How Attackers Bypass Multi-Factor Authentication (MFA)
By Ken May
IT security tactics are constantly changing and trying to stay one step ahead of hackers, advanced persistent threats (APTs), and other malicious actors, is a constant game of cat and mouse.
According to the 2019 Symantec Internet Security Threat report, 1 in 412 emails are malicious. And, according to the SANS Institute, 95% of all cyberattacks on enterprise networks are the result of successful spear phishing.
This means phishing remains one of the most common targeted attacks out there, and there is a still a lot of focus on compromising people’s digital accounts.
How to Defend Against Cyber Threats
The current answer is multi-factor authentication (MFA). We used to simply call this two-factor authentication (2FA), before it became clear that multiple methods were needed. MFA is an authentication method in which a user is granted access only after successfully presenting two or more pieces of evidence (or factors) to an authentication mechanism, such as:
Knowledge: something the user, and only the user, knows
Possession: something the user, and only the user, has
Inherence: something the user, and only the user, is
What is The Adoption Rate for Multi-Factor Authentication?
That’s the concept, so how is the implementation? By and large, many organizations still don’t have MFA rolled out, including banks, if you can believe it (don’t ask me which ones!). One global survey reveals that when it comes to Office 365, only 20 percent of organizations use MFA for admins and users.
Even the majority that do have MFA rolled out seem to mainly support either email, or SMS tokens, and sometimes both.
Eventually, security researchers realized we could use things like hardware tokens or apps, such as Google Authenticator, Microsoft Authenticator, Duo, Authy, etc. These devices generate one-time codes directly, without the need to send them by email or SMS.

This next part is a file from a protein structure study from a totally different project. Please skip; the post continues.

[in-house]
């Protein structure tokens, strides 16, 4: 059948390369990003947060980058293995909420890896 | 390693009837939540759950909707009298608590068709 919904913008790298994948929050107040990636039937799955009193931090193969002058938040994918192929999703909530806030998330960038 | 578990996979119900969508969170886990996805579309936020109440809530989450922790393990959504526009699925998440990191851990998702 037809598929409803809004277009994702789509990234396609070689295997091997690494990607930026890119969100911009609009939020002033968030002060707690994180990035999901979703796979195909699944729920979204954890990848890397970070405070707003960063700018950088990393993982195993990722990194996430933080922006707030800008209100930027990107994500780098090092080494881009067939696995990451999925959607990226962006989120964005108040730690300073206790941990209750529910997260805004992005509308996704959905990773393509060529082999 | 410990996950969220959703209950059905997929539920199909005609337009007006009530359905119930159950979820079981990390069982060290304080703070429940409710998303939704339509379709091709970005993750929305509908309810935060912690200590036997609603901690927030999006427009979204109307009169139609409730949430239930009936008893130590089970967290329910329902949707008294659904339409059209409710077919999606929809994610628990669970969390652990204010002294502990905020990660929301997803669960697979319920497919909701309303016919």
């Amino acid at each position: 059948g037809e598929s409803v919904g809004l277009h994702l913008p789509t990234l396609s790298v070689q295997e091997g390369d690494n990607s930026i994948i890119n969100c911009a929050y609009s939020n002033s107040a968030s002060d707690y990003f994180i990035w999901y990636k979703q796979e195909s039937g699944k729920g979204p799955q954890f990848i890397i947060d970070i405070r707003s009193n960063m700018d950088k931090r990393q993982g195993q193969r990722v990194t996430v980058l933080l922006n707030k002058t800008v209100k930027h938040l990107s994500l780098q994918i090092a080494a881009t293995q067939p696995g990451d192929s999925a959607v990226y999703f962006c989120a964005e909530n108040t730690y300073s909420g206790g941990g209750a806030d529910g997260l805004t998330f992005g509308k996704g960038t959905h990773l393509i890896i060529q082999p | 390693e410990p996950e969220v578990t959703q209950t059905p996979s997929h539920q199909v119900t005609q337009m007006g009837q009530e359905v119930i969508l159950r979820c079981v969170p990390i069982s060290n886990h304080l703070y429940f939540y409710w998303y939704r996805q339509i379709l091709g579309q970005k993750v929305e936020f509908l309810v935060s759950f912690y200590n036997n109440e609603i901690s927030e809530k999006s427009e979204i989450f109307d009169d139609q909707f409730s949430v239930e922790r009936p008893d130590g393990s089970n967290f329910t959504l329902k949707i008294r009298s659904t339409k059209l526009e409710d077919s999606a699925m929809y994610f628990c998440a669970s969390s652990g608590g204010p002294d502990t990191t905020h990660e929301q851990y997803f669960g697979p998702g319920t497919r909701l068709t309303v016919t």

How Do Hackers Get Past Multi-factor Authentication?
Unfortunately, if someone has brute forced their way into an email account, receiving MFA codes to their email is pretty self-defeating. Even worse, now we are seeing attackers social engineering cell phone carriers into allowing them to clone a victim’s SIM card. By doing that, they receive a copy of any SMS messages sent to it, and thus they can receive SMS MFA tokens as well. We are even seeing attacks where the hacker contacts the victim and claims that they need an MFA code, from whatever source, in order to verify the victim’s identity. Once they give away the code, it’s all over, and the hacker will change the recovery information on all the victim’s key accounts.
How Can I Protect Myself Against These Attacks?
Currently, the best practice is to enable MFA wherever possible, and to use an authenticator app or service.
These are unlikely to be vulnerable to replay attacks, which is a form of network attack where valid data transmission is maliciously or fraudulently repeated or delayed so that an attacker can intercept the data and re-transmits if they chose to. Additionally, MFAs only have a typical lifespan of 30—60 seconds, which is a pretty short window.
That being said, no amount of technology will prevent a sufficiently dedicated user from bypassing all this by handing over their codes directly to a hacker. In the end, educating people is the most critical aspect of protecting the enterprise, SMB, or home user.